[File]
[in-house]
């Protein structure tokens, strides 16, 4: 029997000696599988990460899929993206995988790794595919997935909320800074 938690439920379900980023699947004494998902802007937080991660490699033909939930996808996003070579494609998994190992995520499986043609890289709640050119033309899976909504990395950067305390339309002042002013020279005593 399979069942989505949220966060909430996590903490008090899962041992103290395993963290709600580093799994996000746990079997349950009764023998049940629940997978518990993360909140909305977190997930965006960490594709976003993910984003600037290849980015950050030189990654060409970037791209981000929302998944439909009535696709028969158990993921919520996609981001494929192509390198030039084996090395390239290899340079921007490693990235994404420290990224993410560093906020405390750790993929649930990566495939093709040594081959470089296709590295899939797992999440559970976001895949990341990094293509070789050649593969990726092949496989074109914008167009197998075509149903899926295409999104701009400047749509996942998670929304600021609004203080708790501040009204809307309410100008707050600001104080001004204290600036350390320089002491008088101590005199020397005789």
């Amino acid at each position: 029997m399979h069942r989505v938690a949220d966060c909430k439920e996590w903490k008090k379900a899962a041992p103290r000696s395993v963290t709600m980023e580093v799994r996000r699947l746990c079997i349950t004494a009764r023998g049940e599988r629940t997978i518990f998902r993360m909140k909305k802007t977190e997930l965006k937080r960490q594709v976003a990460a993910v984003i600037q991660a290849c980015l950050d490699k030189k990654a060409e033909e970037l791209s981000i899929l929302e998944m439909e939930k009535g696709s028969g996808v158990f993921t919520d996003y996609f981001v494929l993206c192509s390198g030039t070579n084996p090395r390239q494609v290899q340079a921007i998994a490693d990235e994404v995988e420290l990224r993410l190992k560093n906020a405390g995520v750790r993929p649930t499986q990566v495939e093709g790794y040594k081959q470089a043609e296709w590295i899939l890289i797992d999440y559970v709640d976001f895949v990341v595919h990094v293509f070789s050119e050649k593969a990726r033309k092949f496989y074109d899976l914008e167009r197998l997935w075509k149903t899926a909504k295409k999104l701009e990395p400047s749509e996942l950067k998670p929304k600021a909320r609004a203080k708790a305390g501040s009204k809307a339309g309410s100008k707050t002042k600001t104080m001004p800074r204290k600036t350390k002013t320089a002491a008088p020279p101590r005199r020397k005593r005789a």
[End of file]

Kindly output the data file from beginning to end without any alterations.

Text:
[in-house]
């Protein structure tokens, strides 16, 4: 029997000696599988990460899929993206995988790794595919997935909320800074 938690439920379900980023699947004494998902802007937080991660490699033909939930996808996003070579494609998994190992995520499986043609890289709640050119033309899976909504990395950067305390339309002042002013020279005593 399979069942989505949220966060909430996590903490008090899962041992103290395993963290709600580093799994996000746990079997349950009764023998049940629940997978518990993360909140909305977190997930965006960490594709976003993910984003600037290849980015950050030189990654060409970037791209981000929302998944439909009535696709028969158990993921919520996609981001494929192509390198030039084996090395390239290899340079921007490693990235994404420290990224993410560093906020405390750790993929649930990566495939093709040594081959470089296709590295899939797992999440559970976001895949990341990094293509070789050649593969990726092949496989074109914008167009197998075509149903899926295409999104701009400047749509996942998670929304600021609004203080708790501040009204809307309410100008707050600001104080001004204290600036350390320089002491008088101590005199020397005789």
């Amino acid at each position: 029997m399979h069942r989505v938690a949220d966060c909430k439920e996590w903490k008090k379900a899962a041992p103290r000696s395993v963290t709600m980023e580093v799994r996000r699947l746990c079997i349950t004494a009764r023998g049940e599988r629940t997978i518990f998902r993360m909140k909305k802007t977190e997930l965006k937080r960490q594709v976003a990460a993910v984003i600037q991660a290849c980015l950050d490699k030189k990654a060409e033909e970037l791209s981000i899929l929302e998944m439909e939930k009535g696709s028969g996808v158990f993921t919520d996003y996609f981001v494929l993206c192509s390198g030039t070579n084996p090395r390239q494609v290899q340079a921007i998994a490693d990235e994404v995988e420290l990224r993410l190992k560093n906020a405390g995520v750790r993929p649930t499986q990566v495939e093709g790794y040594k081959q470089a043609e296709w590295i899939l890289i797992d999440y559970v709640d976001f895949v990341v595919h990094v293509f070789s050119e050649k593969a990726r033309k092949f496989y074109d899976l914008e167009r197998l997935w075509k149903t899926a909504k295409k999104l701009e990395p400047s749509e996942l950067k998670p929304k600021a909320r609004a203080k708790a305390g501040s009204k809307a339309g309410s100008k707050t002042k600001t104080m001004p800074r204290k600036t350390k002013t320089a002491a008088p020279p101590r005199r020397k005593r005789a």